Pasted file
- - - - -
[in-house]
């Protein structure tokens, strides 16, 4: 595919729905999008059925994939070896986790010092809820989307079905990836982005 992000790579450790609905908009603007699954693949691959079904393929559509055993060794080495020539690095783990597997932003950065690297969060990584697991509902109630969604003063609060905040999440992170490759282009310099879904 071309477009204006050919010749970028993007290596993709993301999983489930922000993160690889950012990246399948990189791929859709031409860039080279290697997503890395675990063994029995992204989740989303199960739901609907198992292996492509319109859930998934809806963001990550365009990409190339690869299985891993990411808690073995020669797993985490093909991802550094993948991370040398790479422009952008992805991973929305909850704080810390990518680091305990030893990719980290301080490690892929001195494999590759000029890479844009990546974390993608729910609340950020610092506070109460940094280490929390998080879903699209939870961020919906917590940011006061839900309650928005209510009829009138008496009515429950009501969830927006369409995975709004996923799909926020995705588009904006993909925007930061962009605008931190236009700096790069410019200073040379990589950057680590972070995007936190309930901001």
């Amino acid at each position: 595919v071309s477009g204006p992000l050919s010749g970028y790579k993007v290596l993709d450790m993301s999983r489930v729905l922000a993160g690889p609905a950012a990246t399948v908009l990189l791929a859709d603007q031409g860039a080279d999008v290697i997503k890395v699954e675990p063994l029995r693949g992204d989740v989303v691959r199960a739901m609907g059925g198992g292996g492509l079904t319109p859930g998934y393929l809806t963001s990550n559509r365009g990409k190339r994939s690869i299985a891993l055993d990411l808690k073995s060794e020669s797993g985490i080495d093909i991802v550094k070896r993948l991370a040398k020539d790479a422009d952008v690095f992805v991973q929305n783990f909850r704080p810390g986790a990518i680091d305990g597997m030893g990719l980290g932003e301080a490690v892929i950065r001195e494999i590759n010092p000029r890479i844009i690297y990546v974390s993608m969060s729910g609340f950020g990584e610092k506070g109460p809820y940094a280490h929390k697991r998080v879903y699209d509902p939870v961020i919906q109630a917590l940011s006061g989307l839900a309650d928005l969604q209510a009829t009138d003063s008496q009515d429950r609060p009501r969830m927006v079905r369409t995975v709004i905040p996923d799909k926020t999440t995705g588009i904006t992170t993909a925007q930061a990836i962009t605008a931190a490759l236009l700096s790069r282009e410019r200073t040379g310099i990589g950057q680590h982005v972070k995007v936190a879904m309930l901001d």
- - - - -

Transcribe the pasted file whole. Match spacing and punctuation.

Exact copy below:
[in-house]
């Protein structure tokens, strides 16, 4: 595919729905999008059925994939070896986790010092809820989307079905990836982005 992000790579450790609905908009603007699954693949691959079904393929559509055993060794080495020539690095783990597997932003950065690297969060990584697991509902109630969604003063609060905040999440992170490759282009310099879904 071309477009204006050919010749970028993007290596993709993301999983489930922000993160690889950012990246399948990189791929859709031409860039080279290697997503890395675990063994029995992204989740989303199960739901609907198992292996492509319109859930998934809806963001990550365009990409190339690869299985891993990411808690073995020669797993985490093909991802550094993948991370040398790479422009952008992805991973929305909850704080810390990518680091305990030893990719980290301080490690892929001195494999590759000029890479844009990546974390993608729910609340950020610092506070109460940094280490929390998080879903699209939870961020919906917590940011006061839900309650928005209510009829009138008496009515429950009501969830927006369409995975709004996923799909926020995705588009904006993909925007930061962009605008931190236009700096790069410019200073040379990589950057680590972070995007936190309930901001």
């Amino acid at each position: 595919v071309s477009g204006p992000l050919s010749g970028y790579k993007v290596l993709d450790m993301s999983r489930v729905l922000a993160g690889p609905a950012a990246t399948v908009l990189l791929a859709d603007q031409g860039a080279d999008v290697i997503k890395v699954e675990p063994l029995r693949g992204d989740v989303v691959r199960a739901m609907g059925g198992g292996g492509l079904t319109p859930g998934y393929l809806t963001s990550n559509r365009g990409k190339r994939s690869i299985a891993l055993d990411l808690k073995s060794e020669s797993g985490i080495d093909i991802v550094k070896r993948l991370a040398k020539d790479a422009d952008v690095f992805v991973q929305n783990f909850r704080p810390g986790a990518i680091d305990g597997m030893g990719l980290g932003e301080a490690v892929i950065r001195e494999i590759n010092p000029r890479i844009i690297y990546v974390s993608m969060s729910g609340f950020g990584e610092k506070g109460p809820y940094a280490h929390k697991r998080v879903y699209d509902p939870v961020i919906q109630a917590l940011s006061g989307l839900a309650d928005l969604q209510a009829t009138d003063s008496q009515d429950r609060p009501r969830m927006v079905r369409t995975v709004i905040p996923d799909k926020t999440t995705g588009i904006t992170t993909a925007q930061a990836i962009t605008a931190a490759l236009l700096s790069r282009e410019r200073t040379g310099i990589g950057q680590h982005v972070k995007v936190a879904m309930l901001d």